Cooks, avoid turkey fryer dangers on Thanksgiving

November 20, 2012

By Staff

NEW — 6 a.m. Nov. 20, 2012

Thanksgiving is all about the turkey, but the state fire marshal urged caution for holiday cooks preparing to fry a bird for the big feast.

State Fire Marshal Chuck Duffy said residents should remember fire safety during the Thanksgiving celebration. Duffy’s office offered information Monday from the Underwriters Laboratories regarding turkey fryers.

UL considers turkey fryers as dangerous to use, because the units present safety hazards to consumers.

“We’re worried by the increasing reports of fires related with turkey fryer use,” John Drengenberg, UL consumer affairs manager, said in a statement. “Based on our test findings, the fryers used to produce those great-tasting birds are not worth the risks. And, as a result of these tests, UL has decided not to certify any turkey fryers with our trusted UL Mark.”

Many turkey fryer units easily tip over, spilling hot oil from the cooking pot.

If the cooking pot is overfilled, oil may spill out when the turkey is placed into the cooking pot. Oil may hit the burner or flames, causing a fire to engulf the entire unit.

Partially frozen turkeys placed into the fryer can cause a spillover effect and may result in a fire.

With no thermostat controls, the units have the potential to overheat the oil to the point of combustion.

The lid and handles on the sides of the cooking pot get dangerously hot, posing burn hazards.

The fire marshal and UL recommended for cooks using turkey fryers to consider safety tips:

  • The fryers should only be used outdoors at a safe distance from buildings and any other flammable materials.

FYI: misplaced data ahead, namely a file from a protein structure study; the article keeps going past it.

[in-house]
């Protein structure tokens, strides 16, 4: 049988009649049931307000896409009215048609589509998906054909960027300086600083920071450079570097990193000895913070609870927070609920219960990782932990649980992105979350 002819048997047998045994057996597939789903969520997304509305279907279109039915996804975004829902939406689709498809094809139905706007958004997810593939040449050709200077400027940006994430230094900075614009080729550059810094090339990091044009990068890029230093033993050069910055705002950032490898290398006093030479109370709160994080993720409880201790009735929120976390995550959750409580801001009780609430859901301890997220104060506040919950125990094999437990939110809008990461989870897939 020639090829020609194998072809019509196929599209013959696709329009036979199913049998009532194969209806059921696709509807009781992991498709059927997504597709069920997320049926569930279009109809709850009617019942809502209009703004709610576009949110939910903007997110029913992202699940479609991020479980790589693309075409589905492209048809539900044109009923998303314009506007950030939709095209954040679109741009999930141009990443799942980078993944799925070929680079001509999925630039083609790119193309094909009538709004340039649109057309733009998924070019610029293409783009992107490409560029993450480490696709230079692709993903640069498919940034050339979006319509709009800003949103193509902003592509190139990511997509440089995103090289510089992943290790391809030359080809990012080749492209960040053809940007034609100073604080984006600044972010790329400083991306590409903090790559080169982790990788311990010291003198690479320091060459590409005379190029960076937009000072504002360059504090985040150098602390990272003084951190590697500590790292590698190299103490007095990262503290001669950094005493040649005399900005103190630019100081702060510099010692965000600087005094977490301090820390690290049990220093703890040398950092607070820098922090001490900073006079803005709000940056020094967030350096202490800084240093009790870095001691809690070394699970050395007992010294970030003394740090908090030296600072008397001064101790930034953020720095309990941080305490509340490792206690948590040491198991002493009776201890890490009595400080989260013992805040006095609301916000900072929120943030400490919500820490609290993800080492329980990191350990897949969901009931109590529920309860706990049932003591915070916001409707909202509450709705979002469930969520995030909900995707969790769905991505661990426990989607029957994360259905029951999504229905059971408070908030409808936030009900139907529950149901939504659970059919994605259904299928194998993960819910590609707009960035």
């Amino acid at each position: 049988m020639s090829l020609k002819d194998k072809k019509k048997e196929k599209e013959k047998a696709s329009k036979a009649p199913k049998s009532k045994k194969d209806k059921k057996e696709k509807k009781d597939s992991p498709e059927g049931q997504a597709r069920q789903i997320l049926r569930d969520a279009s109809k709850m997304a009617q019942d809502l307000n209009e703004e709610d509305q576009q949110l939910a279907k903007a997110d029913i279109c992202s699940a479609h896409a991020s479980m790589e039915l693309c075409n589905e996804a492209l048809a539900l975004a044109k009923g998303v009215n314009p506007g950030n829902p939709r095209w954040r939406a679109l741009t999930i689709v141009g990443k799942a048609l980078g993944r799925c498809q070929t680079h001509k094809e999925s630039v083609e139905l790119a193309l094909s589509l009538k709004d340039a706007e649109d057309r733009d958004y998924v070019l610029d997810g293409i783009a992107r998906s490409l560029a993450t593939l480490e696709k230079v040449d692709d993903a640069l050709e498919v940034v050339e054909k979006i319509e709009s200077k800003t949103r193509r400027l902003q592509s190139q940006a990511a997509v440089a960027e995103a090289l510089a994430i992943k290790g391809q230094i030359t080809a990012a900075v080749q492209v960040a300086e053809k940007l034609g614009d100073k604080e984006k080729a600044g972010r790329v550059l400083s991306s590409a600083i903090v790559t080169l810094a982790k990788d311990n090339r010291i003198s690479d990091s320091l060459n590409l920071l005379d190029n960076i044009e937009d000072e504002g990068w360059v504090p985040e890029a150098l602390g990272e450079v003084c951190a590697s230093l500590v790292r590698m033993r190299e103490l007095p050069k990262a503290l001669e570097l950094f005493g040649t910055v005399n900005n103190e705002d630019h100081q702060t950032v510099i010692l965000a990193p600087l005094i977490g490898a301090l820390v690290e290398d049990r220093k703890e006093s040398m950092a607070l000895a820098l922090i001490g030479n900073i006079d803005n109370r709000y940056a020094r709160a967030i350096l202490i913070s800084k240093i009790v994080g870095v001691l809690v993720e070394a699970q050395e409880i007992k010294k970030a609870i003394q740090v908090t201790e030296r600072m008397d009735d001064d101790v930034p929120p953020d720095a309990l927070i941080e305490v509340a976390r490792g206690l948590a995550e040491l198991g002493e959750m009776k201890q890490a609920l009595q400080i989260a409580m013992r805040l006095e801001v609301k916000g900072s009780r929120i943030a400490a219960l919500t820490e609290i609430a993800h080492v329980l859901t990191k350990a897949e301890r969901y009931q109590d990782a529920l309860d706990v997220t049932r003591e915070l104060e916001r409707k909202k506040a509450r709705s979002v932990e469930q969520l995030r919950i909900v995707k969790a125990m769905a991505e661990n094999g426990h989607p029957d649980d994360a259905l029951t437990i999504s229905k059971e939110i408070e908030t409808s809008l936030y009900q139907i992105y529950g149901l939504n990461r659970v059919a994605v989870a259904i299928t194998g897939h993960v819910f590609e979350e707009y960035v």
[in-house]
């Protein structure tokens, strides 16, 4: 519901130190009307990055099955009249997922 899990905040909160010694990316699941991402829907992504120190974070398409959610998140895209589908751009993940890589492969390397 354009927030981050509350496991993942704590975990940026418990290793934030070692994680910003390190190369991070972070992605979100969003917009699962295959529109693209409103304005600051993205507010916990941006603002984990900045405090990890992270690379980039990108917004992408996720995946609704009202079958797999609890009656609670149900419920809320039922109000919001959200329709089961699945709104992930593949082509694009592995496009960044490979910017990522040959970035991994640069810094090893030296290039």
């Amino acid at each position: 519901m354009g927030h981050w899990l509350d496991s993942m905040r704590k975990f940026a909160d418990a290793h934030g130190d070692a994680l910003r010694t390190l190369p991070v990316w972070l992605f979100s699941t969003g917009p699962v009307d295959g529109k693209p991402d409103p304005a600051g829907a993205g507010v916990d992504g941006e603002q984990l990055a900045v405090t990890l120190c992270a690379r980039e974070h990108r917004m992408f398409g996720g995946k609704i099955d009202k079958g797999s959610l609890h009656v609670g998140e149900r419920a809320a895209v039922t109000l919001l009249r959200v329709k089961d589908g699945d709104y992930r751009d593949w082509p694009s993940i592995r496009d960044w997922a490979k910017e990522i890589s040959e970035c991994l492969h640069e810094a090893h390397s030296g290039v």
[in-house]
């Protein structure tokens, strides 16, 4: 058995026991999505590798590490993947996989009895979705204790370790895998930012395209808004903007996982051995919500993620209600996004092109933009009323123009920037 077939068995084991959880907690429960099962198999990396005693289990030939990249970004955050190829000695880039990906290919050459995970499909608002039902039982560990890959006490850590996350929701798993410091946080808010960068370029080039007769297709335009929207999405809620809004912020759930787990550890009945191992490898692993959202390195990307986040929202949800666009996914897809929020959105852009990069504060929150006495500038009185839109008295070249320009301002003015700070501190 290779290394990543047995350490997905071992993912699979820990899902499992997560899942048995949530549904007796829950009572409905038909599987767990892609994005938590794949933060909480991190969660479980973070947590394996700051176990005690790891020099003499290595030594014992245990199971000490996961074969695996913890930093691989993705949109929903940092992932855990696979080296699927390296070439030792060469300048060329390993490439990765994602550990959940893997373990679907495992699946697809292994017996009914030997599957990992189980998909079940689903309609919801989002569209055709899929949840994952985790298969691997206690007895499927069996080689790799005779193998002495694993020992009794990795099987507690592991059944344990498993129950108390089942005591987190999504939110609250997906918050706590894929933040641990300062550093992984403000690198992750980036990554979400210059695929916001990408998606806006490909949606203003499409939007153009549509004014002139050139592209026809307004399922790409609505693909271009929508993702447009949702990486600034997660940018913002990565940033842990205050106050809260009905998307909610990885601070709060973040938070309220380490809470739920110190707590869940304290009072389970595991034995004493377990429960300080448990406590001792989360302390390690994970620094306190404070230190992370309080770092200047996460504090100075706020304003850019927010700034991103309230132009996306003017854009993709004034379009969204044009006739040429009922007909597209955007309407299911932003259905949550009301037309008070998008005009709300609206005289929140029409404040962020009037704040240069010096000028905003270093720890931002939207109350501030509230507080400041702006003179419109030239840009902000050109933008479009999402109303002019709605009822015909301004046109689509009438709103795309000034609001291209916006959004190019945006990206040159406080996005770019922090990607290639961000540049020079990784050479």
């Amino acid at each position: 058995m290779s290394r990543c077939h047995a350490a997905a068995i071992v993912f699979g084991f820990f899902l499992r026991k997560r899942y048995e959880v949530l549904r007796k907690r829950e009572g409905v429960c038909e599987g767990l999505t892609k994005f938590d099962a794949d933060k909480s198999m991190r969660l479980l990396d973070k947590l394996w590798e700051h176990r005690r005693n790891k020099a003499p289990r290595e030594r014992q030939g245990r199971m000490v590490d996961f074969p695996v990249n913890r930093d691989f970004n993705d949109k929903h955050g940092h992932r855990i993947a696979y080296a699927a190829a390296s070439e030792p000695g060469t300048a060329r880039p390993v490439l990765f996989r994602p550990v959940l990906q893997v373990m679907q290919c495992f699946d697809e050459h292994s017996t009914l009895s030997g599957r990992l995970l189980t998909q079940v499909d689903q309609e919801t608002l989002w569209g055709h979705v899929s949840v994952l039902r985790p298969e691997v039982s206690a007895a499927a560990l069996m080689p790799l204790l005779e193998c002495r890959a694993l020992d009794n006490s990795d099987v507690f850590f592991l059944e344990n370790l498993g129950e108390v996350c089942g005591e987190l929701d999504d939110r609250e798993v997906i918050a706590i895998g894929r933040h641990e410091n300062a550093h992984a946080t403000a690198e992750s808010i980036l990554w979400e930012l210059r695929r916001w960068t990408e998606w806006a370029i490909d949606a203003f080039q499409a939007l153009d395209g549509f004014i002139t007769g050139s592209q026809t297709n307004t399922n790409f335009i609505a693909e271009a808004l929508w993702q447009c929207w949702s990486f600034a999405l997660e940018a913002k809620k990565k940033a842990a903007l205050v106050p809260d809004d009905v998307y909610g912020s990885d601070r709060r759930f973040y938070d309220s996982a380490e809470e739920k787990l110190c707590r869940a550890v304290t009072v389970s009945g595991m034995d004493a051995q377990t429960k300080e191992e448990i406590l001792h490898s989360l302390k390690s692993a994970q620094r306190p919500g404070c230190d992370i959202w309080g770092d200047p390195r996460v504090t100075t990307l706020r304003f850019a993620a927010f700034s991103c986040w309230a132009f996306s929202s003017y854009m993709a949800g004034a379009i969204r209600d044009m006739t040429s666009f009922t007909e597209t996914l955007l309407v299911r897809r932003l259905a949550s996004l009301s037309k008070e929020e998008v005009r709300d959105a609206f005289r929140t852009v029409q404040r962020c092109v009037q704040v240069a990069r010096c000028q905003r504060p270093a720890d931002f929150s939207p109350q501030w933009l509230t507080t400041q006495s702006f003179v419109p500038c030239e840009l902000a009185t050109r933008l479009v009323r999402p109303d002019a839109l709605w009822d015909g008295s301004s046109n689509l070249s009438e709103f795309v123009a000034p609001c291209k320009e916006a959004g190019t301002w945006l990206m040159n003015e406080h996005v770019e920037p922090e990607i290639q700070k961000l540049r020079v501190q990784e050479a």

• Never use turkey fryers in a garage or on a wooden deck.
  • Make sure the fryer is used on a flat surface to reduce accidental tipping.
  • Never leave the fryer unattended. Most units do not have thermostat controls. If you do not watch the fryer carefully, the oil may continue to heat until it catches fire.
  • Never let children or pets near the fryer even if it is not in use. The oil inside the cooking pot can remain dangerously hot hours after use.
  • To avoid oil spillover, do not overfill the fryer.
  • Use well-insulated potholders or oven mitts when touching pot or lid handles. If possible, wear safety goggles to protect your eyes from oil splatter.
  • Make sure the turkey is completely thawed and be careful with marinades. Oil and water do not mix, and water causes oil to spill over causing a fire or even an explosion hazard.
  • National Turkey Federation recommends thawing the turkey in the refrigerator about 24 hours for every 5 pounds in weight.
  • Keep a fire extinguisher nearby. Never use water to extinguish a grease fire. If the fire is manageable, use your all-purpose fire extinguisher. If the fire increases, immediately call the fire department for help.
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